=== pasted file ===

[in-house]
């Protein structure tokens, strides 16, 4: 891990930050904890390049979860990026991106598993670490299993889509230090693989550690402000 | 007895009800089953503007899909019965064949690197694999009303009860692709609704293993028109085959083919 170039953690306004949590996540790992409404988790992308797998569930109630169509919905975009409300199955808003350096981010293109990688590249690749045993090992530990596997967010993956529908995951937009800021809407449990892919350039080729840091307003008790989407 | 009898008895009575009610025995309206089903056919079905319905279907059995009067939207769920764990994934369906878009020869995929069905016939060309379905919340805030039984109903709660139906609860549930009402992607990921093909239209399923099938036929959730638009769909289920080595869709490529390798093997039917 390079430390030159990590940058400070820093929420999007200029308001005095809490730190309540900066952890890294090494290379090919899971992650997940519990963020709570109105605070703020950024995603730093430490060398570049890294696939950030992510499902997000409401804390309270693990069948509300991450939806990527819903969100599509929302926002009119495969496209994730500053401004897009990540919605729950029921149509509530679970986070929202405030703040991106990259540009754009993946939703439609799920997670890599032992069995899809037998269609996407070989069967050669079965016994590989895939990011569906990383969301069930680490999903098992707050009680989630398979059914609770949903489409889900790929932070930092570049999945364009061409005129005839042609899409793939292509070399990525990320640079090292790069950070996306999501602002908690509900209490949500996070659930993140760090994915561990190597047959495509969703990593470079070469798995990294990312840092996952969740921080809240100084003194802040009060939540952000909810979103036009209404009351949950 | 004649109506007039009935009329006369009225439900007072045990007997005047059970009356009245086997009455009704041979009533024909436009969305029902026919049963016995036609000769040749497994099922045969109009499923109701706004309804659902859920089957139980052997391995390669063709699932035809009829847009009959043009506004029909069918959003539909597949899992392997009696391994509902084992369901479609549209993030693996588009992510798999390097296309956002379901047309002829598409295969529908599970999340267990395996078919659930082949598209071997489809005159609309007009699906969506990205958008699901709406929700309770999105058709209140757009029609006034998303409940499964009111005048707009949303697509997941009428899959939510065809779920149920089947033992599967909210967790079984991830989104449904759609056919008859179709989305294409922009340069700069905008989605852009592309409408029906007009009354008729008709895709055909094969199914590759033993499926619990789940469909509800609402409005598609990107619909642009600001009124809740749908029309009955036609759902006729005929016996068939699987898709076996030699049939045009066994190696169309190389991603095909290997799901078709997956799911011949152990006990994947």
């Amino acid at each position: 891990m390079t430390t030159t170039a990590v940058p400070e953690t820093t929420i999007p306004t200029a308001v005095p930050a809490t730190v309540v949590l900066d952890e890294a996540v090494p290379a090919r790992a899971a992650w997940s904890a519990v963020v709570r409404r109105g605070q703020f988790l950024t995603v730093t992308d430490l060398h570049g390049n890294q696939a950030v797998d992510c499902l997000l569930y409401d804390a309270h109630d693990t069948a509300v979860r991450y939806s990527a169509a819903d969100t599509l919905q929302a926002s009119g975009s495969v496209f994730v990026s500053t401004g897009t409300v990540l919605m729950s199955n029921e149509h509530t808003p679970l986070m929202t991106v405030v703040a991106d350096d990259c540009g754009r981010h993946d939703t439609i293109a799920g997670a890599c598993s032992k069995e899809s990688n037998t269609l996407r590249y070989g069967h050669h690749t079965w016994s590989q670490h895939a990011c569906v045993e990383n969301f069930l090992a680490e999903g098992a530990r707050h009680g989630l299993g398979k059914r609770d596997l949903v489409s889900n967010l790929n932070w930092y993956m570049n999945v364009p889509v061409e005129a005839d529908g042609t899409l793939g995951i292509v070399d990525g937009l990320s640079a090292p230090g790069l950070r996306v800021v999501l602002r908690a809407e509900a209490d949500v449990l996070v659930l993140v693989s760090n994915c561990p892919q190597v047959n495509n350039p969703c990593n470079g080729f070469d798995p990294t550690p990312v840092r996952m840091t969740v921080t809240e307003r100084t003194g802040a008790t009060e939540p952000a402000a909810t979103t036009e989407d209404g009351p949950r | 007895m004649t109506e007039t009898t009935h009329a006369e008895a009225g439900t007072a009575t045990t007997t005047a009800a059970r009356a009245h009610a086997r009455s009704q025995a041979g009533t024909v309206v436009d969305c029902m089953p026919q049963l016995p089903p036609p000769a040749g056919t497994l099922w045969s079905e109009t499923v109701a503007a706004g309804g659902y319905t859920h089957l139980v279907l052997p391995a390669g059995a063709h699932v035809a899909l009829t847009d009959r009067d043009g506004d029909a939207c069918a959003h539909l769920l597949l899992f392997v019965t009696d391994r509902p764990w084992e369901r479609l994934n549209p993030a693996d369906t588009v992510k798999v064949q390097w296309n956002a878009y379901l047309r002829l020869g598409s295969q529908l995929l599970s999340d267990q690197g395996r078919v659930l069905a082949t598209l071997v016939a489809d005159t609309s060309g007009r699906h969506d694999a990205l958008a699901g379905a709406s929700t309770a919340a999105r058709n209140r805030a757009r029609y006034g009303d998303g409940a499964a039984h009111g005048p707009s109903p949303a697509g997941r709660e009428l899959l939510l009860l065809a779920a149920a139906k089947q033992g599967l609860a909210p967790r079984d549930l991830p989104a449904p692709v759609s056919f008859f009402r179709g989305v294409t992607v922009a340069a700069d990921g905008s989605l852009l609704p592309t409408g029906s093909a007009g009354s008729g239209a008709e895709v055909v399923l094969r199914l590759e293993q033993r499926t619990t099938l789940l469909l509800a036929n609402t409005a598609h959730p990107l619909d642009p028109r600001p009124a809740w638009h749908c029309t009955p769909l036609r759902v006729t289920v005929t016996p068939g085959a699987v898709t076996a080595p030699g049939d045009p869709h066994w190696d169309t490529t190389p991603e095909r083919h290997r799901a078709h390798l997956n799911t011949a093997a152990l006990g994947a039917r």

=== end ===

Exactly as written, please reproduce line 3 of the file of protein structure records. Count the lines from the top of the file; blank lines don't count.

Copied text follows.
């Amino acid at each position: 891990m390079t430390t030159t170039a990590v940058p400070e953690t820093t929420i999007p306004t200029a308001v005095p930050a809490t730190v309540v949590l900066d952890e890294a996540v090494p290379a090919r790992a899971a992650w997940s904890a519990v963020v709570r409404r109105g605070q703020f988790l950024t995603v730093t992308d430490l060398h570049g390049n890294q696939a950030v797998d992510c499902l997000l569930y409401d804390a309270h109630d693990t069948a509300v979860r991450y939806s990527a169509a819903d969100t599509l919905q929302a926002s009119g975009s495969v496209f994730v990026s500053t401004g897009t409300v990540l919605m729950s199955n029921e149509h509530t808003p679970l986070m929202t991106v405030v703040a991106d350096d990259c540009g754009r981010h993946d939703t439609i293109a799920g997670a890599c598993s032992k069995e899809s990688n037998t269609l996407r590249y070989g069967h050669h690749t079965w016994s590989q670490h895939a990011c569906v045993e990383n969301f069930l090992a680490e999903g098992a530990r707050h009680g989630l299993g398979k059914r609770d596997l949903v489409s889900n967010l790929n932070w930092y993956m570049n999945v364009p889509v061409e005129a005839d529908g042609t899409l793939g995951i292509v070399d990525g937009l990320s640079a090292p230090g790069l950070r996306v800021v999501l602002r908690a809407e509900a209490d949500v449990l996070v659930l993140v693989s760090n994915c561990p892919q190597v047959n495509n350039p969703c990593n470079g080729f070469d798995p990294t550690p990312v840092r996952m840091t969740v921080t809240e307003r100084t003194g802040a008790t009060e939540p952000a402000a909810t979103t036009e989407d209404g009351p949950r | 007895m004649t109506e007039t009898t009935h009329a006369e008895a009225g439900t007072a009575t045990t007997t005047a009800a059970r009356a009245h009610a086997r009455s009704q025995a041979g009533t024909v309206v436009d969305c029902m089953p026919q049963l016995p089903p036609p000769a040749g056919t497994l099922w045969s079905e109009t499923v109701a503007a706004g309804g659902y319905t859920h089957l139980v279907l052997p391995a390669g059995a063709h699932v035809a899909l009829t847009d009959r009067d043009g506004d029909a939207c069918a959003h539909l769920l597949l899992f392997v019965t009696d391994r509902p764990w084992e369901r479609l994934n549209p993030a693996d369906t588009v992510k798999v064949q390097w296309n956002a878009y379901l047309r002829l020869g598409s295969q529908l995929l599970s999340d267990q690197g395996r078919v659930l069905a082949t598209l071997v016939a489809d005159t609309s060309g007009r699906h969506d694999a990205l958008a699901g379905a709406s929700t309770a919340a999105r058709n209140r805030a757009r029609y006034g009303d998303g409940a499964a039984h009111g005048p707009s109903p949303a697509g997941r709660e009428l899959l939510l009860l065809a779920a149920a139906k089947q033992g599967l609860a909210p967790r079984d549930l991830p989104a449904p692709v759609s056919f008859f009402r179709g989305v294409t992607v922009a340069a700069d990921g905008s989605l852009l609704p592309t409408g029906s093909a007009g009354s008729g239209a008709e895709v055909v399923l094969r199914l590759e293993q033993r499926t619990t099938l789940l469909l509800a036929n609402t409005a598609h959730p990107l619909d642009p028109r600001p009124a809740w638009h749908c029309t009955p769909l036609r759902v006729t289920v005929t016996p068939g085959a699987v898709t076996a080595p030699g049939d045009p869709h066994w190696d169309t490529t190389p991603e095909r083919h290997r799901a078709h390798l997956n799911t011949a093997a152990l006990g994947a039917r």